NXP drives energy efficiency with bipolar transistorsMarch 14th, 2007 in Technology / Semiconductors
NXP, the independent semiconductor company founded by Philips, today announced the availability of its latest generation of low VCEsat transistors, which reduces power loss by 80 percent compared to general purpose transistors.
The new BISS (Breakthrough in Small Signal) transistors from NXP enable ultra-low saturation voltage – below 60 mV at 1 A – and provide high circuit efficiency, lower energy consumption, and reduce heat generation of portable battery-powered devices such as notebooks, PDAs and digital cameras. The advanced BISS bipolar transistors can also be used in industrial and automotive applications requiring low equivalent on-resistance.
“Excellence in energy savings is a major focus for ASUSTeK and a critical factor in achieving the world’s first TCO’99 certification for notebook computers,” said Jeff Cheng, deputy director, ASUS. “By working with NXP, we have access to an extensive portfolio of high-quality BISS transistors that enable us to design innovative, high-performance computers, communications and consumer electronics solutions at the best price point possible.”
With a maximum collector current of 5.8 A, the third-generation BISS transistors use mesh-emitter technology to reduce RCEsat and to enable higher current capabilities, as well as an ultra-low VCEsat parameter. The BISS transistors can be used to improve efficiency in medium-power DC/DC conversion, load switches, high side switches, motor drivers, backlight inverter applications and strobe flash units, as well as battery chargers. NXP currently has more than 120 types of BISS transistors available in high-volume production.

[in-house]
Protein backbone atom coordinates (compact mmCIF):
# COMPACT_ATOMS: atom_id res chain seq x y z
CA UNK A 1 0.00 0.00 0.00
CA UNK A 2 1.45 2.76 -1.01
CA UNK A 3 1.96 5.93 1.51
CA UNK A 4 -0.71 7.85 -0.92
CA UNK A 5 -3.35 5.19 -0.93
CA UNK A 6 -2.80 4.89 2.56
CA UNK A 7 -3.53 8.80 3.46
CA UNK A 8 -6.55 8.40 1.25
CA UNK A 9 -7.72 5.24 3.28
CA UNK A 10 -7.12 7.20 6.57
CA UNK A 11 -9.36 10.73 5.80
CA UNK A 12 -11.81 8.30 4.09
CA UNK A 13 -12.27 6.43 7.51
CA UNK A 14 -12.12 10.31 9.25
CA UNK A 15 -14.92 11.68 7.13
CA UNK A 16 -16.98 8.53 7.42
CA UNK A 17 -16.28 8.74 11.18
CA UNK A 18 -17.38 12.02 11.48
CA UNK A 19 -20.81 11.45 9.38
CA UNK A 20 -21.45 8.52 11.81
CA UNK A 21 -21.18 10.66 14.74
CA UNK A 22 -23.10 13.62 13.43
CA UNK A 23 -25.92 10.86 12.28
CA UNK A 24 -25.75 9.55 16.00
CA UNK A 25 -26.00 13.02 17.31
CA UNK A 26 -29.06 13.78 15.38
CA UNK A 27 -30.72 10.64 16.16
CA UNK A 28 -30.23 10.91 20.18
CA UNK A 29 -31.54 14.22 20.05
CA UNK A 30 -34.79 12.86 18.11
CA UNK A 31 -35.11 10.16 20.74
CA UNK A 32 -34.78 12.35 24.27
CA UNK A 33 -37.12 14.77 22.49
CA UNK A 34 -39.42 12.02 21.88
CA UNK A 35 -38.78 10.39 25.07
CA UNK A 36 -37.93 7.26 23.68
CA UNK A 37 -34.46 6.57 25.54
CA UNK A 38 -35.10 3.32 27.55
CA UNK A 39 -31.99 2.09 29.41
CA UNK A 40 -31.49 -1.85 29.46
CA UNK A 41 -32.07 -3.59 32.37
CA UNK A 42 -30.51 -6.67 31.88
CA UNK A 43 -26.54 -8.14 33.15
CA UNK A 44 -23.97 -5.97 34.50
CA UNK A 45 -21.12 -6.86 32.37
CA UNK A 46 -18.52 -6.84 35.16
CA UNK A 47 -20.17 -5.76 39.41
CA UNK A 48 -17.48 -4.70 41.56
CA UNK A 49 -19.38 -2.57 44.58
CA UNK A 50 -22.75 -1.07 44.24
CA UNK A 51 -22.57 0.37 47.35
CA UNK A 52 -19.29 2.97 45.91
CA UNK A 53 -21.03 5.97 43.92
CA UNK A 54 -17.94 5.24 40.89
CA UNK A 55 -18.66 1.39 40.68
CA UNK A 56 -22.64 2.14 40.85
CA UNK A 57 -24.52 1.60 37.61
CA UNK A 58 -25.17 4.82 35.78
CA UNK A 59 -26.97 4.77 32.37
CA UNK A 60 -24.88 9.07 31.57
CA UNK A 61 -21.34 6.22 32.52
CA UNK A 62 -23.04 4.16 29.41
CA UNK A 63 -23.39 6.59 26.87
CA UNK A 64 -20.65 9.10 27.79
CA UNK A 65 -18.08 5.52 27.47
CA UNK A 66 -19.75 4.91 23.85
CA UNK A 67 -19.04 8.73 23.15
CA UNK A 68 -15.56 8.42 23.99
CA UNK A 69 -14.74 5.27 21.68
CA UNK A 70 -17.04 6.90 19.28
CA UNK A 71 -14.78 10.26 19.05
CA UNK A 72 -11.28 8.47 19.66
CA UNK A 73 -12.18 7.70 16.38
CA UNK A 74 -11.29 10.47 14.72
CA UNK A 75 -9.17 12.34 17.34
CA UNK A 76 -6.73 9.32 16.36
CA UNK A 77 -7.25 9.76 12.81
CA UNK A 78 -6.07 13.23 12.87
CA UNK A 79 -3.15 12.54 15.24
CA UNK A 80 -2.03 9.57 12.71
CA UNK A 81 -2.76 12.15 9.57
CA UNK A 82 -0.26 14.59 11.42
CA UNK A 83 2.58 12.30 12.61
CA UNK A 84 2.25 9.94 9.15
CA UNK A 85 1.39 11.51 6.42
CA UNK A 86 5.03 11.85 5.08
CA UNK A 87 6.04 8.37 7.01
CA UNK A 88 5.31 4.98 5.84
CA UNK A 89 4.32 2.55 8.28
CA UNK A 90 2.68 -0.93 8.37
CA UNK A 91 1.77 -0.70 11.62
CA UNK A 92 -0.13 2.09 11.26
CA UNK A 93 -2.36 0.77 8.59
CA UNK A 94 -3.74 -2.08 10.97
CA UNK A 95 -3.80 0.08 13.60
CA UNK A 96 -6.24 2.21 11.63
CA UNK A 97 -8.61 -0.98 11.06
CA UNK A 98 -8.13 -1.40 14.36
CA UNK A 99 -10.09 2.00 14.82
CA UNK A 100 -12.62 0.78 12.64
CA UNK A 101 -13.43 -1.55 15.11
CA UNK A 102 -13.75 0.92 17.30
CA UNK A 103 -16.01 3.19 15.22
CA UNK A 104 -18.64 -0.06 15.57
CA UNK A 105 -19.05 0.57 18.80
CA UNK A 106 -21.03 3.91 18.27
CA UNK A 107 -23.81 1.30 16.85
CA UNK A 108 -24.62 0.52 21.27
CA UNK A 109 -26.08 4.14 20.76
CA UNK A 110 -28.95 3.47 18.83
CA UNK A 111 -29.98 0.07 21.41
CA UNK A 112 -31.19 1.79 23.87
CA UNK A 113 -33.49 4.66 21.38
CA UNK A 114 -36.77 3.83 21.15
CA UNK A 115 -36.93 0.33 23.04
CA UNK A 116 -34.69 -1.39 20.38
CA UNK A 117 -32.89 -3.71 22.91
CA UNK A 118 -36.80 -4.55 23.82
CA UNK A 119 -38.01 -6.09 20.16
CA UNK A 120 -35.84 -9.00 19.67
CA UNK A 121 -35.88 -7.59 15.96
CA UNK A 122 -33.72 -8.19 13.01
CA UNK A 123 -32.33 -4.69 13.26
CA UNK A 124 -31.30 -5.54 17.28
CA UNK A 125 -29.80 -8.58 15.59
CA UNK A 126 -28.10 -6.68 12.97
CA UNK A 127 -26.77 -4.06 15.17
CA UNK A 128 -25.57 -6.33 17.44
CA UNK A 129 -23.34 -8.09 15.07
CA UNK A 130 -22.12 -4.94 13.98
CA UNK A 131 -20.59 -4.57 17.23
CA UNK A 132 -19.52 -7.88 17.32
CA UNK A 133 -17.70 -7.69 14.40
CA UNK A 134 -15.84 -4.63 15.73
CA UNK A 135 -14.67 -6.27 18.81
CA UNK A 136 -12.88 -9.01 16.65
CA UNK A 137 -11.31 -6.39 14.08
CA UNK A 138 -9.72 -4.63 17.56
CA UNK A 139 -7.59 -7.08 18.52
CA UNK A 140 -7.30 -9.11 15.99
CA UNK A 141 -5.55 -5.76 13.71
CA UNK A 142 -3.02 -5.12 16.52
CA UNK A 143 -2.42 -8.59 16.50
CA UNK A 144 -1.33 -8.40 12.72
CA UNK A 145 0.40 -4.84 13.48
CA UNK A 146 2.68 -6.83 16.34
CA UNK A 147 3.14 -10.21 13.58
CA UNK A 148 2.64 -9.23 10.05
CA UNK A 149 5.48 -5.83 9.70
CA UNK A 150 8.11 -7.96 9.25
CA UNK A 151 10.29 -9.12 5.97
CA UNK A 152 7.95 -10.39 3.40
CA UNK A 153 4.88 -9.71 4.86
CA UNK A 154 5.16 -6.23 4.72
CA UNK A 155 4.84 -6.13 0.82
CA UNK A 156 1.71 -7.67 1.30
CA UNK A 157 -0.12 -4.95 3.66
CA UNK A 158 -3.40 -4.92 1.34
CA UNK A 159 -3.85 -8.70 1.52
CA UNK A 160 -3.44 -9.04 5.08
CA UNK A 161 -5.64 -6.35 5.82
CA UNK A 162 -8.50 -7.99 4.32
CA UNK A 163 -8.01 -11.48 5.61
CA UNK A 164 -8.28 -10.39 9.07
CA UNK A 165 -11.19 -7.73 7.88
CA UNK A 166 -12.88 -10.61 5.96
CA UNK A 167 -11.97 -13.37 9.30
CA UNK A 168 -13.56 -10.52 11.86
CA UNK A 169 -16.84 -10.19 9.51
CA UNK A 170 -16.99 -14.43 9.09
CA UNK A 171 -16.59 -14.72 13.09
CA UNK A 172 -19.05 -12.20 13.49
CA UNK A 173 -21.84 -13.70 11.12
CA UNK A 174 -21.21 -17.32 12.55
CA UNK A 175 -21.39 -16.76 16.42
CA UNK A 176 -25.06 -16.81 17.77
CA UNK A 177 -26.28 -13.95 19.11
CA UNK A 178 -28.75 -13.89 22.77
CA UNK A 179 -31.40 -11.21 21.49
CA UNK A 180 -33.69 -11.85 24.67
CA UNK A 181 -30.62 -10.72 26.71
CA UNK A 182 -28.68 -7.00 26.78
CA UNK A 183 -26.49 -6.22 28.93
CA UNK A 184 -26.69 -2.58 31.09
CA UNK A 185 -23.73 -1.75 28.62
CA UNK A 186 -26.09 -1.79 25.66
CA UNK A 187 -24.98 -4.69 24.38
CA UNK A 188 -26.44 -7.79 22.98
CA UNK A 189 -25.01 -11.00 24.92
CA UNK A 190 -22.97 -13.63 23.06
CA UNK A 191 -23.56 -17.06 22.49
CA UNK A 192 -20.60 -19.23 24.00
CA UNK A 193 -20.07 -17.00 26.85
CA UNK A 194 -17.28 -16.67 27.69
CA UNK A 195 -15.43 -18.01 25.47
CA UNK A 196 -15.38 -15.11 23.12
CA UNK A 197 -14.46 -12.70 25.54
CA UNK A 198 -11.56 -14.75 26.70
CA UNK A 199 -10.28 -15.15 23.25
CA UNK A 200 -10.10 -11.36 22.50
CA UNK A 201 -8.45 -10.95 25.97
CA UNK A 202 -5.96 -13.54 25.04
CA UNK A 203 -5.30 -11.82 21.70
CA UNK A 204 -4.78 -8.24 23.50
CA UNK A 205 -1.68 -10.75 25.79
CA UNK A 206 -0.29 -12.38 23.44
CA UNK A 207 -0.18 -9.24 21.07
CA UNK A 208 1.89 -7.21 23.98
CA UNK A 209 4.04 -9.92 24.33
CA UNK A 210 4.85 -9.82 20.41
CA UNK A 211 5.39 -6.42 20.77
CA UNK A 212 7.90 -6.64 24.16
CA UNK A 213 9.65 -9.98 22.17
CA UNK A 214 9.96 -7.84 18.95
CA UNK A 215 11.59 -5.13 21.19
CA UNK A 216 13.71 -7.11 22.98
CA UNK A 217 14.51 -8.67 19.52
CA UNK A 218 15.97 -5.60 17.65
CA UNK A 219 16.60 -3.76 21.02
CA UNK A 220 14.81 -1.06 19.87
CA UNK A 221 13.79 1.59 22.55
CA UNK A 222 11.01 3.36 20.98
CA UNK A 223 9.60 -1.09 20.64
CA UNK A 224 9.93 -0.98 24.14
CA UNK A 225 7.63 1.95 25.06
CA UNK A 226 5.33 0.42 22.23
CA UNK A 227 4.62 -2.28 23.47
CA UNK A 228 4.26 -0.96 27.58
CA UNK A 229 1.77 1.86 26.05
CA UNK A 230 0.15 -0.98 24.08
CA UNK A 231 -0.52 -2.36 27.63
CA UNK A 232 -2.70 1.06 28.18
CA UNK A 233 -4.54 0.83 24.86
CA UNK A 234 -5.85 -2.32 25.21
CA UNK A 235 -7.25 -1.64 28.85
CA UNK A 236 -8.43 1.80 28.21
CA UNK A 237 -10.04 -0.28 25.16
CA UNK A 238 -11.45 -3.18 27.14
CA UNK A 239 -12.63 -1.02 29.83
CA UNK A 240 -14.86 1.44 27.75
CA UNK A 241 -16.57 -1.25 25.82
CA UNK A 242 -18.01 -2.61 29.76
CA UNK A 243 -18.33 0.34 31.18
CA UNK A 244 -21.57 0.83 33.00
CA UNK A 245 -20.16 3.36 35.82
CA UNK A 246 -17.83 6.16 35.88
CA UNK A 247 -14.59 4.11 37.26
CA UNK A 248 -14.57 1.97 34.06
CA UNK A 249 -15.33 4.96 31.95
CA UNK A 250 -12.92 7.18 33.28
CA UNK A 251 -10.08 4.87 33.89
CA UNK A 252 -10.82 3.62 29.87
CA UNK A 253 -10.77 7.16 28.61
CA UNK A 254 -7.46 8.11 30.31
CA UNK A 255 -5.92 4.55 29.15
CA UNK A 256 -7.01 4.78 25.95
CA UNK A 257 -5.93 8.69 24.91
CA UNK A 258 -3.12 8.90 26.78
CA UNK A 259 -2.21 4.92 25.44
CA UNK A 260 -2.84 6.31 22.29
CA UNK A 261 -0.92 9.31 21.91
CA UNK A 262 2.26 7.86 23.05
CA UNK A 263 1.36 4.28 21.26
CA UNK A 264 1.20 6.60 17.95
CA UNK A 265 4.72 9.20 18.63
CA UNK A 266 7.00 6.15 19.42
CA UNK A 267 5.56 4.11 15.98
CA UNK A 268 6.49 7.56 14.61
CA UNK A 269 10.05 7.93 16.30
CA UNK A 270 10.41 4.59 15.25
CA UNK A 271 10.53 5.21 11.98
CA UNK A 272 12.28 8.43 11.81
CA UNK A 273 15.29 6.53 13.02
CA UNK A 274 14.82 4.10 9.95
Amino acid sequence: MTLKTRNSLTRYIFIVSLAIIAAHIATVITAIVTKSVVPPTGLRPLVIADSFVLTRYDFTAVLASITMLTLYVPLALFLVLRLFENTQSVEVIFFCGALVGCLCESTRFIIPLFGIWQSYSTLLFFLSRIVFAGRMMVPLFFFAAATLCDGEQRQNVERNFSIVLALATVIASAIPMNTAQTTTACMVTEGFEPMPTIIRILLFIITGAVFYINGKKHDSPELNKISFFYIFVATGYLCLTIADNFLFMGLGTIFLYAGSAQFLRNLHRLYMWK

“Savvy consumers today expect longer standby times for portable devices and are demanding energy efficiency in all electronics devices,” said Jens Schnepel, marketing manager, NXP Semiconductors. “Our third-generation BISS transistors are a compelling, cost-effective alternative for OEMs designing medium-power devices for high-volume production.”
"NXP drives energy efficiency with bipolar transistors." March 14th, 2007. http://phys.org/news/2007-03-nxp-energy-efficiency-bipolar-transistors.html